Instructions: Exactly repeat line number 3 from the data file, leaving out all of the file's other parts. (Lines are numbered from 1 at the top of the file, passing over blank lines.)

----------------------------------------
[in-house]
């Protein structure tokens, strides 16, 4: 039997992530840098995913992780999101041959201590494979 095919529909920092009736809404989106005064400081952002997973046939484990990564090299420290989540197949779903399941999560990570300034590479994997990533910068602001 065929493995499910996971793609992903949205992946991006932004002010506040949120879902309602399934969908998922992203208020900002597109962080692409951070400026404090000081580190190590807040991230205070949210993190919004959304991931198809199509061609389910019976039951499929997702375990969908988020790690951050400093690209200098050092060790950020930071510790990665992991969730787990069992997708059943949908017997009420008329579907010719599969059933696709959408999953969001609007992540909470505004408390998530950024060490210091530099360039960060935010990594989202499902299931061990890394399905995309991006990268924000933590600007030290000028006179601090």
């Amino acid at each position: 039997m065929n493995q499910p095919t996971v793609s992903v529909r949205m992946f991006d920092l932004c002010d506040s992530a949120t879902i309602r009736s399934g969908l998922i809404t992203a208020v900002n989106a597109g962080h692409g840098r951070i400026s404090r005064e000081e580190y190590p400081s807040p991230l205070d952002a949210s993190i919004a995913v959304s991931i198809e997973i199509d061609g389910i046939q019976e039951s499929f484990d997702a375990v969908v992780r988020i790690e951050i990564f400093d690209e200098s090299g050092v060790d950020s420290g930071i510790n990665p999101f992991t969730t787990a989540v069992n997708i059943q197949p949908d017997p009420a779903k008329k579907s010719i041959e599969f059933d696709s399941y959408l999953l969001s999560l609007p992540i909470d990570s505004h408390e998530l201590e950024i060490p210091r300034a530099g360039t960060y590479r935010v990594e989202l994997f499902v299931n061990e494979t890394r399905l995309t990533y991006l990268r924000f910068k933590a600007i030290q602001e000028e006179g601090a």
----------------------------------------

């Amino acid at each position: 039997m065929n493995q499910p095919t996971v793609s992903v529909r949205m992946f991006d920092l932004c002010d506040s992530a949120t879902i309602r009736s399934g969908l998922i809404t992203a208020v900002n989106a597109g962080h692409g840098r951070i400026s404090r005064e000081e580190y190590p400081s807040p991230l205070d952002a949210s993190i919004a995913v959304s991931i198809e997973i199509d061609g389910i046939q019976e039951s499929f484990d997702a375990v969908v992780r988020i790690e951050i990564f400093d690209e200098s090299g050092v060790d950020s420290g930071i510790n990665p999101f992991t969730t787990a989540v069992n997708i059943q197949p949908d017997p009420a779903k008329k579907s010719i041959e599969f059933d696709s399941y959408l999953l969001s999560l609007p992540i909470d990570s505004h408390e998530l201590e950024i060490p210091r300034a530099g360039t960060y590479r935010v990594e989202l994997f499902v299931n061990e494979t890394r399905l995309t990533y991006l990268r924000f910068k933590a600007i030290q602001e000028e006179g601090a």